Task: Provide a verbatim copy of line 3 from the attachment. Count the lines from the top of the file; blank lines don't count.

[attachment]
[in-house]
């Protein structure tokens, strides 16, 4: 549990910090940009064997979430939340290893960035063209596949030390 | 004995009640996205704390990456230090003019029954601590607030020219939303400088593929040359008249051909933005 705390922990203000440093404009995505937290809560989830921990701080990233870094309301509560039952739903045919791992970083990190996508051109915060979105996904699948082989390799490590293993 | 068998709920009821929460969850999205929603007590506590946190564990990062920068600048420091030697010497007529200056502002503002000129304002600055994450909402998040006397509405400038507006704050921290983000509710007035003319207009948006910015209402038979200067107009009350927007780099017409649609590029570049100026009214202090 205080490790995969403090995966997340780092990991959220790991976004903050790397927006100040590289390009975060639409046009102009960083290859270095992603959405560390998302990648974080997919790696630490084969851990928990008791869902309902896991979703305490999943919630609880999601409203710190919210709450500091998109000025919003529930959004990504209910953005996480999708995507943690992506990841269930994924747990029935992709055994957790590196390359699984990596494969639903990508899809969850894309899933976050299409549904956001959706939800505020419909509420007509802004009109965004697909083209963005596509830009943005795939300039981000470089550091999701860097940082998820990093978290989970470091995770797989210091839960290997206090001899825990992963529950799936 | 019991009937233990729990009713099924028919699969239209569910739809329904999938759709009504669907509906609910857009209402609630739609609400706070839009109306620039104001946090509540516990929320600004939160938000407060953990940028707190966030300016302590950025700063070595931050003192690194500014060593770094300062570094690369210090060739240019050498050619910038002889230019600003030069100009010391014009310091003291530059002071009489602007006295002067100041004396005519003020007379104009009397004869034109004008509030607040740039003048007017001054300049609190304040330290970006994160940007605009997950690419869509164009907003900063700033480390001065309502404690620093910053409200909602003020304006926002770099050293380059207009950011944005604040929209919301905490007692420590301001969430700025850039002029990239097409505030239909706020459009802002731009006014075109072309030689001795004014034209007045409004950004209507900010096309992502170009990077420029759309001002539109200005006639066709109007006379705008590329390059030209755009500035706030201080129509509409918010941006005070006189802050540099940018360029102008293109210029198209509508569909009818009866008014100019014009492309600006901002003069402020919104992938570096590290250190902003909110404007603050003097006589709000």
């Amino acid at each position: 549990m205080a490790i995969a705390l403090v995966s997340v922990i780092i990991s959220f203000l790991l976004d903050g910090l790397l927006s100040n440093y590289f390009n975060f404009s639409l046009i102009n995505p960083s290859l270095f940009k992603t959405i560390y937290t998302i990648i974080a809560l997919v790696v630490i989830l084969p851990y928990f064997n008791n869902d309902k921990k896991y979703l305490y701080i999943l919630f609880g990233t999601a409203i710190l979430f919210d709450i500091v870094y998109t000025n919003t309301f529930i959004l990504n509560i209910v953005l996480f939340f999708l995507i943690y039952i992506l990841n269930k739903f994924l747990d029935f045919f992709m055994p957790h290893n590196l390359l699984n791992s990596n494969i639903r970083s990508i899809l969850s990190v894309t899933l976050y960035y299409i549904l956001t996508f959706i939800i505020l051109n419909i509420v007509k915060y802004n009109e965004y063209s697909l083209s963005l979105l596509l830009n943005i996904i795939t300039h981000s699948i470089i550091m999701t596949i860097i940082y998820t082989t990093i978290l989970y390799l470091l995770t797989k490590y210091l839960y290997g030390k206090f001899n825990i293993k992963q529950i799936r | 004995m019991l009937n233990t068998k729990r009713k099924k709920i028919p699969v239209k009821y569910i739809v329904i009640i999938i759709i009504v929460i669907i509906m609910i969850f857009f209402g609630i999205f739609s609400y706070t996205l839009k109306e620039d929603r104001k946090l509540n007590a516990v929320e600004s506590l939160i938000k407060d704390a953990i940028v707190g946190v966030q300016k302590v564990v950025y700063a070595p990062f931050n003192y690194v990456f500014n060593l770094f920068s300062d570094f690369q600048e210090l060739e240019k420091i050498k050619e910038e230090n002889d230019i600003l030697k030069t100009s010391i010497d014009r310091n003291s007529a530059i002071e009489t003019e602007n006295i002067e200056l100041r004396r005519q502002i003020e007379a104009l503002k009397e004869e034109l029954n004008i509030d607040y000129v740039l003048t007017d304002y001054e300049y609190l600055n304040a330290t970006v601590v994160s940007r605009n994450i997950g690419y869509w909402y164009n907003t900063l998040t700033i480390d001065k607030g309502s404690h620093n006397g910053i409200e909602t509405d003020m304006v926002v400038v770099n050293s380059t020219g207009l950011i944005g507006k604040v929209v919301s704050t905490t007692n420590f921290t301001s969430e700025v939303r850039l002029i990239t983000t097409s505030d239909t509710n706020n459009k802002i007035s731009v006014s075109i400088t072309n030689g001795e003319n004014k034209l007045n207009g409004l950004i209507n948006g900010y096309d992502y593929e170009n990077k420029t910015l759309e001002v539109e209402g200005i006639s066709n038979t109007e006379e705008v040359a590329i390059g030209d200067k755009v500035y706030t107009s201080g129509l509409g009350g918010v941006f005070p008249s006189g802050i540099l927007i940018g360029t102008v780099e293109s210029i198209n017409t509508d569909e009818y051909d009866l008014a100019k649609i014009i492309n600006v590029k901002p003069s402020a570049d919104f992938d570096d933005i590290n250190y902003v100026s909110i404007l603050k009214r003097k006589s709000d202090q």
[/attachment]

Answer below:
């Amino acid at each position: 549990m205080a490790i995969a705390l403090v995966s997340v922990i780092i990991s959220f203000l790991l976004d903050g910090l790397l927006s100040n440093y590289f390009n975060f404009s639409l046009i102009n995505p960083s290859l270095f940009k992603t959405i560390y937290t998302i990648i974080a809560l997919v790696v630490i989830l084969p851990y928990f064997n008791n869902d309902k921990k896991y979703l305490y701080i999943l919630f609880g990233t999601a409203i710190l979430f919210d709450i500091v870094y998109t000025n919003t309301f529930i959004l990504n509560i209910v953005l996480f939340f999708l995507i943690y039952i992506l990841n269930k739903f994924l747990d029935f045919f992709m055994p957790h290893n590196l390359l699984n791992s990596n494969i639903r970083s990508i899809l969850s990190v894309t899933l976050y960035y299409i549904l956001t996508f959706i939800i505020l051109n419909i509420v007509k915060y802004n009109e965004y063209s697909l083209s963005l979105l596509l830009n943005i996904i795939t300039h981000s699948i470089i550091m999701t596949i860097i940082y998820t082989t990093i978290l989970y390799l470091l995770t797989k490590y210091l839960y290997g030390k206090f001899n825990i293993k992963q529950i799936r | 004995m019991l009937n233990t068998k729990r009713k099924k709920i028919p699969v239209k009821y569910i739809v329904i009640i999938i759709i009504v929460i669907i509906m609910i969850f857009f209402g609630i999205f739609s609400y706070t996205l839009k109306e620039d929603r104001k946090l509540n007590a516990v929320e600004s506590l939160i938000k407060d704390a953990i940028v707190g946190v966030q300016k302590v564990v950025y700063a070595p990062f931050n003192y690194v990456f500014n060593l770094f920068s300062d570094f690369q600048e210090l060739e240019k420091i050498k050619e910038e230090n002889d230019i600003l030697k030069t100009s010391i010497d014009r310091n003291s007529a530059i002071e009489t003019e602007n006295i002067e200056l100041r004396r005519q502002i003020e007379a104009l503002k009397e004869e034109l029954n004008i509030d607040y000129v740039l003048t007017d304002y001054e300049y609190l600055n304040a330290t970006v601590v994160s940007r605009n994450i997950g690419y869509w909402y164009n907003t900063l998040t700033i480390d001065k607030g309502s404690h620093n006397g910053i409200e909602t509405d003020m304006v926002v400038v770099n050293s380059t020219g207009l950011i944005g507006k604040v929209v919301s704050t905490t007692n420590f921290t301001s969430e700025v939303r850039l002029i990239t983000t097409s505030d239909t509710n706020n459009k802002i007035s731009v006014s075109i400088t072309n030689g001795e003319n004014k034209l007045n207009g409004l950004i209507n948006g900010y096309d992502y593929e170009n990077k420029t910015l759309e001002v539109e209402g200005i006639s066709n038979t109007e006379e705008v040359a590329i390059g030209d200067k755009v500035y706030t107009s201080g129509l509409g009350g918010v941006f005070p008249s006189g802050i540099l927007i940018g360029t102008v780099e293109s210029i198209n017409t509508d569909e009818y051909d009866l008014a100019k649609i014009i492309n600006v590029k901002p003069s402020a570049d919104f992938d570096d933005i590290n250190y902003v100026s909110i404007l603050k009214r003097k006589s709000d202090q």